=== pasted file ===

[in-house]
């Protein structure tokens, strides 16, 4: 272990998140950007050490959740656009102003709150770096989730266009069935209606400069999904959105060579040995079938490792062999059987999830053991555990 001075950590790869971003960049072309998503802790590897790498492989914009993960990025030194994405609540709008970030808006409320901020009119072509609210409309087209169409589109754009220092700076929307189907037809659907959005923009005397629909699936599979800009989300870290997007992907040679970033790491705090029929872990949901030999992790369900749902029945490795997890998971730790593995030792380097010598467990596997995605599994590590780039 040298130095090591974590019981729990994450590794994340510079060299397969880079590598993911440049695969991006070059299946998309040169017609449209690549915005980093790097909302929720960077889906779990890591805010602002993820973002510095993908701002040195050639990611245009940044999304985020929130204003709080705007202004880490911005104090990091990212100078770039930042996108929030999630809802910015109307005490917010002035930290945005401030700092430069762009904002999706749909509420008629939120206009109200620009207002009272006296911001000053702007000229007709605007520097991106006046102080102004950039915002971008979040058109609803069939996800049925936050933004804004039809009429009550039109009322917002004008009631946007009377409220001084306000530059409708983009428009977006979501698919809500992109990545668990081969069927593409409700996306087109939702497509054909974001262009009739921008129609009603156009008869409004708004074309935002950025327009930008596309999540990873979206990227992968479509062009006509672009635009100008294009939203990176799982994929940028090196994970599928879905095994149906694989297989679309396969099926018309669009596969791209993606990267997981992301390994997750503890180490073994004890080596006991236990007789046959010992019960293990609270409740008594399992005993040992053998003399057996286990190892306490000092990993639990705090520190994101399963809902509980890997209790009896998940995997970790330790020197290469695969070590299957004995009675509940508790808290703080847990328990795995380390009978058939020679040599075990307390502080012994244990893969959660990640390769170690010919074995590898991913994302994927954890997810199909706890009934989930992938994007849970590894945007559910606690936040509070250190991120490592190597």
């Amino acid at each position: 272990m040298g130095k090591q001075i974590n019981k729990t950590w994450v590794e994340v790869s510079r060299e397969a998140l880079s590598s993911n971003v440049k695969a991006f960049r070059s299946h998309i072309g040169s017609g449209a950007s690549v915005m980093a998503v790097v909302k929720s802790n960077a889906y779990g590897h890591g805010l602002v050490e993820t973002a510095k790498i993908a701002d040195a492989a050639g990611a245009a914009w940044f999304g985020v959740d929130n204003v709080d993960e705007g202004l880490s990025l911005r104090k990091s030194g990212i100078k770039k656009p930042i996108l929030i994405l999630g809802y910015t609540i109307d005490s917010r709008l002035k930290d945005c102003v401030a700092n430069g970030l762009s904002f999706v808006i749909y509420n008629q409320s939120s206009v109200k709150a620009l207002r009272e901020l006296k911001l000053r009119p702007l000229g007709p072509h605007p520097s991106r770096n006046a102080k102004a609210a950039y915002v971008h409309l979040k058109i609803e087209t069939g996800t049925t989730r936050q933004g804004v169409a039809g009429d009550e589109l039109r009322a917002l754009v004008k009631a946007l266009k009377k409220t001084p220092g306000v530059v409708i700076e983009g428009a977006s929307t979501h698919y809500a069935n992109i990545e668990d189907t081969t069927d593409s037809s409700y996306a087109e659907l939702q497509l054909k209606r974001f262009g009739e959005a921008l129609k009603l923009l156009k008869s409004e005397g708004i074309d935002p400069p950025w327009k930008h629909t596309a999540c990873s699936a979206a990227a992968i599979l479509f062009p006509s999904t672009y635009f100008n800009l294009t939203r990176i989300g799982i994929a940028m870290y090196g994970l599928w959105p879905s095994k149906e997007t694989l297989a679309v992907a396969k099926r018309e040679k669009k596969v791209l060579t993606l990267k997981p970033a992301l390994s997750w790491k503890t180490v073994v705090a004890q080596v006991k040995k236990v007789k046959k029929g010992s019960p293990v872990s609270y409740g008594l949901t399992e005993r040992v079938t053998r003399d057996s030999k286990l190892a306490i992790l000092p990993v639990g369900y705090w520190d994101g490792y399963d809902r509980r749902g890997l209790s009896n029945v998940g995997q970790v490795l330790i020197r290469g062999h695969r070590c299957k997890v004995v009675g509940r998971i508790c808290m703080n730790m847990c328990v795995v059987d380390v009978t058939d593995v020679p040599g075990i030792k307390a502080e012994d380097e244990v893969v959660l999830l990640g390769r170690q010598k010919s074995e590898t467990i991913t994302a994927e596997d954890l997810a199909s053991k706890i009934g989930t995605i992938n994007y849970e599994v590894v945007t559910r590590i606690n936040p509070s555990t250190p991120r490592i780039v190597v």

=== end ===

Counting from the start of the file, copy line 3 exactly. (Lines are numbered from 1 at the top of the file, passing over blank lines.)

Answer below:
């Amino acid at each position: 272990m040298g130095k090591q001075i974590n019981k729990t950590w994450v590794e994340v790869s510079r060299e397969a998140l880079s590598s993911n971003v440049k695969a991006f960049r070059s299946h998309i072309g040169s017609g449209a950007s690549v915005m980093a998503v790097v909302k929720s802790n960077a889906y779990g590897h890591g805010l602002v050490e993820t973002a510095k790498i993908a701002d040195a492989a050639g990611a245009a914009w940044f999304g985020v959740d929130n204003v709080d993960e705007g202004l880490s990025l911005r104090k990091s030194g990212i100078k770039k656009p930042i996108l929030i994405l999630g809802y910015t609540i109307d005490s917010r709008l002035k930290d945005c102003v401030a700092n430069g970030l762009s904002f999706v808006i749909y509420n008629q409320s939120s206009v109200k709150a620009l207002r009272e901020l006296k911001l000053r009119p702007l000229g007709p072509h605007p520097s991106r770096n006046a102080k102004a609210a950039y915002v971008h409309l979040k058109i609803e087209t069939g996800t049925t989730r936050q933004g804004v169409a039809g009429d009550e589109l039109r009322a917002l754009v004008k009631a946007l266009k009377k409220t001084p220092g306000v530059v409708i700076e983009g428009a977006s929307t979501h698919y809500a069935n992109i990545e668990d189907t081969t069927d593409s037809s409700y996306a087109e659907l939702q497509l054909k209606r974001f262009g009739e959005a921008l129609k009603l923009l156009k008869s409004e005397g708004i074309d935002p400069p950025w327009k930008h629909t596309a999540c990873s699936a979206a990227a992968i599979l479509f062009p006509s999904t672009y635009f100008n800009l294009t939203r990176i989300g799982i994929a940028m870290y090196g994970l599928w959105p879905s095994k149906e997007t694989l297989a679309v992907a396969k099926r018309e040679k669009k596969v791209l060579t993606l990267k997981p970033a992301l390994s997750w790491k503890t180490v073994v705090a004890q080596v006991k040995k236990v007789k046959k029929g010992s019960p293990v872990s609270y409740g008594l949901t399992e005993r040992v079938t053998r003399d057996s030999k286990l190892a306490i992790l000092p990993v639990g369900y705090w520190d994101g490792y399963d809902r509980r749902g890997l209790s009896n029945v998940g995997q970790v490795l330790i020197r290469g062999h695969r070590c299957k997890v004995v009675g509940r998971i508790c808290m703080n730790m847990c328990v795995v059987d380390v009978t058939d593995v020679p040599g075990i030792k307390a502080e012994d380097e244990v893969v959660l999830l990640g390769r170690q010598k010919s074995e590898t467990i991913t994302a994927e596997d954890l997810a199909s053991k706890i009934g989930t995605i992938n994007y849970e599994v590894v945007t559910r590590i606690n936040p509070s555990t250190p991120r490592i780039v190597v």